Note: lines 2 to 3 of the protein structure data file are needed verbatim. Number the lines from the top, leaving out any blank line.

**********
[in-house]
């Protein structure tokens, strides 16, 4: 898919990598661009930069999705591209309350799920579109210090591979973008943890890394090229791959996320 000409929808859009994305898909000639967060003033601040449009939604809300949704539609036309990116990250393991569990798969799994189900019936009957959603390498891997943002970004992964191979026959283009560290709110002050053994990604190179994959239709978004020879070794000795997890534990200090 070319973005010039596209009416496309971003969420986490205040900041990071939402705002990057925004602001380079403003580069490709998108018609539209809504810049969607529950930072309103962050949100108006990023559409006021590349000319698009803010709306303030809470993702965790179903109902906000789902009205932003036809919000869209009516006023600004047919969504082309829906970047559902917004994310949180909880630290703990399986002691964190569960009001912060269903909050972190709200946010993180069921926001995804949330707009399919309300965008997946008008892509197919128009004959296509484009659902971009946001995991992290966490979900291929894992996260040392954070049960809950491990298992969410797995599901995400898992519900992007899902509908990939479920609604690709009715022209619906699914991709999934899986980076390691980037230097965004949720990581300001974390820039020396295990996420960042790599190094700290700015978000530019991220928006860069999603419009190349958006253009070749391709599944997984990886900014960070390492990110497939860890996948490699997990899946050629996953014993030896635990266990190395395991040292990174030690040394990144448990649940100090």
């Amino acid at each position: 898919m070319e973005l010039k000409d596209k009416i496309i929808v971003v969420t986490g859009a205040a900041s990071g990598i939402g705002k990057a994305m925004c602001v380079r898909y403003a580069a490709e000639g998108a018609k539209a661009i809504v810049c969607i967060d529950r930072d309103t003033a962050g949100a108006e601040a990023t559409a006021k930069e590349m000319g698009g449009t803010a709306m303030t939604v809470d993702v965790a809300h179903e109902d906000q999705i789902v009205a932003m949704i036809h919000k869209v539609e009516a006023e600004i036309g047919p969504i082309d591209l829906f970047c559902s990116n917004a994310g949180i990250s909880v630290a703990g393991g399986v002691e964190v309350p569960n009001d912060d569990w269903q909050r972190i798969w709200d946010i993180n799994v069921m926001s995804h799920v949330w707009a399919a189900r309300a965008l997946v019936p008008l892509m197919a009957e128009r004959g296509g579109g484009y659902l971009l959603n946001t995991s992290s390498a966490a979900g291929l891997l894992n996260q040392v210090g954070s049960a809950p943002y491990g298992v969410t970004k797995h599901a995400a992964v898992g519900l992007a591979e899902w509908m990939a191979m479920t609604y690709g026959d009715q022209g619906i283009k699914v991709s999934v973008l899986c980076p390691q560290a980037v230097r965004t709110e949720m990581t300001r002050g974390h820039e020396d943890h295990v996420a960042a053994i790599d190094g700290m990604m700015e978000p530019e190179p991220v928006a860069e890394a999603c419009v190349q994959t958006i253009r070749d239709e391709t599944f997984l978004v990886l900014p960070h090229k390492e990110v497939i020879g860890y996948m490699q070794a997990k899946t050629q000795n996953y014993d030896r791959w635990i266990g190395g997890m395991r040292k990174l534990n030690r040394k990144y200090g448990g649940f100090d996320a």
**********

């Protein structure tokens, strides 16, 4: 898919990598661009930069999705591209309350799920579109210090591979973008943890890394090229791959996320 000409929808859009994305898909000639967060003033601040449009939604809300949704539609036309990116990250393991569990798969799994189900019936009957959603390498891997943002970004992964191979026959283009560290709110002050053994990604190179994959239709978004020879070794000795997890534990200090 070319973005010039596209009416496309971003969420986490205040900041990071939402705002990057925004602001380079403003580069490709998108018609539209809504810049969607529950930072309103962050949100108006990023559409006021590349000319698009803010709306303030809470993702965790179903109902906000789902009205932003036809919000869209009516006023600004047919969504082309829906970047559902917004994310949180909880630290703990399986002691964190569960009001912060269903909050972190709200946010993180069921926001995804949330707009399919309300965008997946008008892509197919128009004959296509484009659902971009946001995991992290966490979900291929894992996260040392954070049960809950491990298992969410797995599901995400898992519900992007899902509908990939479920609604690709009715022209619906699914991709999934899986980076390691980037230097965004949720990581300001974390820039020396295990996420960042790599190094700290700015978000530019991220928006860069999603419009190349958006253009070749391709599944997984990886900014960070390492990110497939860890996948490699997990899946050629996953014993030896635990266990190395395991040292990174030690040394990144448990649940100090």
């Amino acid at each position: 898919m070319e973005l010039k000409d596209k009416i496309i929808v971003v969420t986490g859009a205040a900041s990071g990598i939402g705002k990057a994305m925004c602001v380079r898909y403003a580069a490709e000639g998108a018609k539209a661009i809504v810049c969607i967060d529950r930072d309103t003033a962050g949100a108006e601040a990023t559409a006021k930069e590349m000319g698009g449009t803010a709306m303030t939604v809470d993702v965790a809300h179903e109902d906000q999705i789902v009205a932003m949704i036809h919000k869209v539609e009516a006023e600004i036309g047919p969504i082309d591209l829906f970047c559902s990116n917004a994310g949180i990250s909880v630290a703990g393991g399986v002691e964190v309350p569960n009001d912060d569990w269903q909050r972190i798969w709200d946010i993180n799994v069921m926001s995804h799920v949330w707009a399919a189900r309300a965008l997946v019936p008008l892509m197919a009957e128009r004959g296509g579109g484009y659902l971009l959603n946001t995991s992290s390498a966490a979900g291929l891997l894992n996260q040392v210090g954070s049960a809950p943002y491990g298992v969410t970004k797995h599901a995400a992964v898992g519900l992007a591979e899902w509908m990939a191979m479920t609604y690709g026959d009715q022209g619906i283009k699914v991709s999934v973008l899986c980076p390691q560290a980037v230097r965004t709110e949720m990581t300001r002050g974390h820039e020396d943890h295990v996420a960042a053994i790599d190094g700290m990604m700015e978000p530019e190179p991220v928006a860069e890394a999603c419009v190349q994959t958006i253009r070749d239709e391709t599944f997984l978004v990886l900014p960070h090229k390492e990110v497939i020879g860890y996948m490699q070794a997990k899946t050629q000795n996953y014993d030896r791959w635990i266990g190395g997890m395991r040292k990174l534990n030690r040394k990144y200090g448990g649940f100090d996320a």